Max Bruch (1838-1920)
A concert recording from the minster
2-CD-Box, DDD, c. 120 minutes
The concert performance at the church of Maulbronn Monastery
Conducted by Bruch, the debut performance was finally held on the 8th of January 1895 in Barmen. It is a piece of early oratorical art that Bruch has created here, yet one that is cloaked in the era of the Late Romantic. The choir is the decisive mediator of events in the piece of work. In addition to delicate poetic expression, the dramatic impact also demands particularly creative agility and adaptation from the singers. Even Bruch's contemporaries were suspicious of the opus.
In June 1895, Johannes Brahms wrote to Clara Schumann: "Bruch has now published a Moses... If only one could feel a hint of joy in the stuff! They are weaker and worse than his own early works in every respect. The only good sentiment is when one feels inclined, as I do, to thank the Lord that he spared us of the sin, the vice, or the bad habit of mere score-writing." Bruch, on the other hand, saw himself affirmed in his work and wrote to his publisher Franz Simrock in February of 1895: I want to tell you a secret: noble and ample effects on thousands are not to be attained by common means; something higher, which cannot be defined, is working from within the productive artiste... I could have not have written Moses' had not a strong and deep feeling of divinity been alive in my soul, and every deeply insightful artiste will have experienced that once in his life, so that through the medium of his art, he can proclaim to the people the best and innermost emotions of his soul... And in such, Moses proved to the world that I did not stand still as that is the most potent danger in older age."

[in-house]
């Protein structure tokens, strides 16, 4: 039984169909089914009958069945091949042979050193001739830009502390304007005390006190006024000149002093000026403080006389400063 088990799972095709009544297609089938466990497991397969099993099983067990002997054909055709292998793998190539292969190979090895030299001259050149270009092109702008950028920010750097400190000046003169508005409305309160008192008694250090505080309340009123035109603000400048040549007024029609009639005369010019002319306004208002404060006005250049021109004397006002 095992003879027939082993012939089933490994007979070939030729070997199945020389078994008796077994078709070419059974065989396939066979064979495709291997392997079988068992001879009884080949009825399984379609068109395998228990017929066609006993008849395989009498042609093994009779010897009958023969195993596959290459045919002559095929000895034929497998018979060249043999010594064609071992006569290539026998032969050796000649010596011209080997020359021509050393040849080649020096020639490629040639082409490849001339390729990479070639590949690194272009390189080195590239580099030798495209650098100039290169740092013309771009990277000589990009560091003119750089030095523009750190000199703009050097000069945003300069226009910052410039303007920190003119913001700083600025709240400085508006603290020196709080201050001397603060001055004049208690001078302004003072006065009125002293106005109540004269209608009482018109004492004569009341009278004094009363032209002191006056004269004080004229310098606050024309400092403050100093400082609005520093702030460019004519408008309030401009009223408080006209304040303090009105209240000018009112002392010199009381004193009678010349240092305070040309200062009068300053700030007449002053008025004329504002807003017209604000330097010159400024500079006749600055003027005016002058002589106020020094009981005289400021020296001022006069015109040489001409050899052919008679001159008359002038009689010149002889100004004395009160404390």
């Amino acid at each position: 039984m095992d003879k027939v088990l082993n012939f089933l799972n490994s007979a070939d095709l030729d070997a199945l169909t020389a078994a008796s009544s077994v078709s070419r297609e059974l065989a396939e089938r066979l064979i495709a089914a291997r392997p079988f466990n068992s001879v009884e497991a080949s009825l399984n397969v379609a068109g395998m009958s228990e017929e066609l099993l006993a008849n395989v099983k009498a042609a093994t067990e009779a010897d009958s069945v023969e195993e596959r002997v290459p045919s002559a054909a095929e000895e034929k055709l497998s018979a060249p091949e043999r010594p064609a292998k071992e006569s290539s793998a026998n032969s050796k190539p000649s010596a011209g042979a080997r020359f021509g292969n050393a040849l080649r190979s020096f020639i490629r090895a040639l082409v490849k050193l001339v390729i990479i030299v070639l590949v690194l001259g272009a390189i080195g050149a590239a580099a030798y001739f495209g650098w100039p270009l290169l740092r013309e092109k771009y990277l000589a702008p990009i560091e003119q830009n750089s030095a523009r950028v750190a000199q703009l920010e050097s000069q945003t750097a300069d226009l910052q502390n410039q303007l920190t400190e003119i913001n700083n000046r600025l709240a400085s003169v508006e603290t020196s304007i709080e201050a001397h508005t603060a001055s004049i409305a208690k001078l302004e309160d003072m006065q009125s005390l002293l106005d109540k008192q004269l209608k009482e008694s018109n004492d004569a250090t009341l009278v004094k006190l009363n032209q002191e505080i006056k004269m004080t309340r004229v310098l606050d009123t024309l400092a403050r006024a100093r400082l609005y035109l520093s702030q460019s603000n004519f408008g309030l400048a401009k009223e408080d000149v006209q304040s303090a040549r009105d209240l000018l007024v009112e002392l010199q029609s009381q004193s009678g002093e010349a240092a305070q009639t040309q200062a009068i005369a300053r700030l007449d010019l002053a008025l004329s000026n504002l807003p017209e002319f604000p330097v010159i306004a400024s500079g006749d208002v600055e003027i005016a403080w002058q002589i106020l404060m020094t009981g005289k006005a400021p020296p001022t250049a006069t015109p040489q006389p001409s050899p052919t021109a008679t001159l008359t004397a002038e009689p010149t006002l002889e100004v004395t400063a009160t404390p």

The oratorio so powerful and atmospheric in its choruses and arias consists of two parts and presents four episodes from the life of the prophet Moses. Part one of the opus begins with a short, dramatic introduction.
The scene At Sinai depicts Moses as the leader of the Israelites. He is called to the mountain by an angel to receive the Ten Commandments from Jehovah. During his absence, his brother Aaron is designated as keeper of the people. The Sanctus beginning with Psalm 90 of both solo parts of Moses and Aaron in alternation with the people was a core part of the opus for Bruch.
In the second scene, The Golden Calf, the plot makes a wide bend, heading towards the oratorio's tragic conflict, the Israelites' digression from Jehovah. Three impulsively scored chorus scenes portray the chosen people's restlessness and doubt caused by the prophet's long absence. The crude demand made of Aaron to produce a golden calf as a visible idol culminates in the anger of Moses, who has returned and calls to order the Israelites who are dancing around the false god Baal.
Part two (episode three), The Return of the Scouts from Canaan, begins in the middle of the conflict between Moses and the Israelites. The scouts Moses has sent to the Promised Land bring back hymnic reports of the "land of dreams", but the prophet deems the people of Israel unworthy of the Promised Land. Aaron and the Israelites arrive at deeper insight: "oh Lord, help us find mercy". A depiction of the fight with the Amalekites then follows.
In the last episode, The Promised Land, the Lord's angel proclaims to Moses his approaching end. The prophet leads his people to the Nebo Mountain where a view of Canaan is granted. Moses blesses the Israelites here before he passes away.
Peter Lika (Moses)
Birgitte Christensen (Soprano ~ Angel of the Lord)
Stefan Vinke (Tenor ~ Aaron)
Russian Chamber Philharmonic St. Petersburg
The Kantorei Maulbronn
Jürgen Budday (conductor)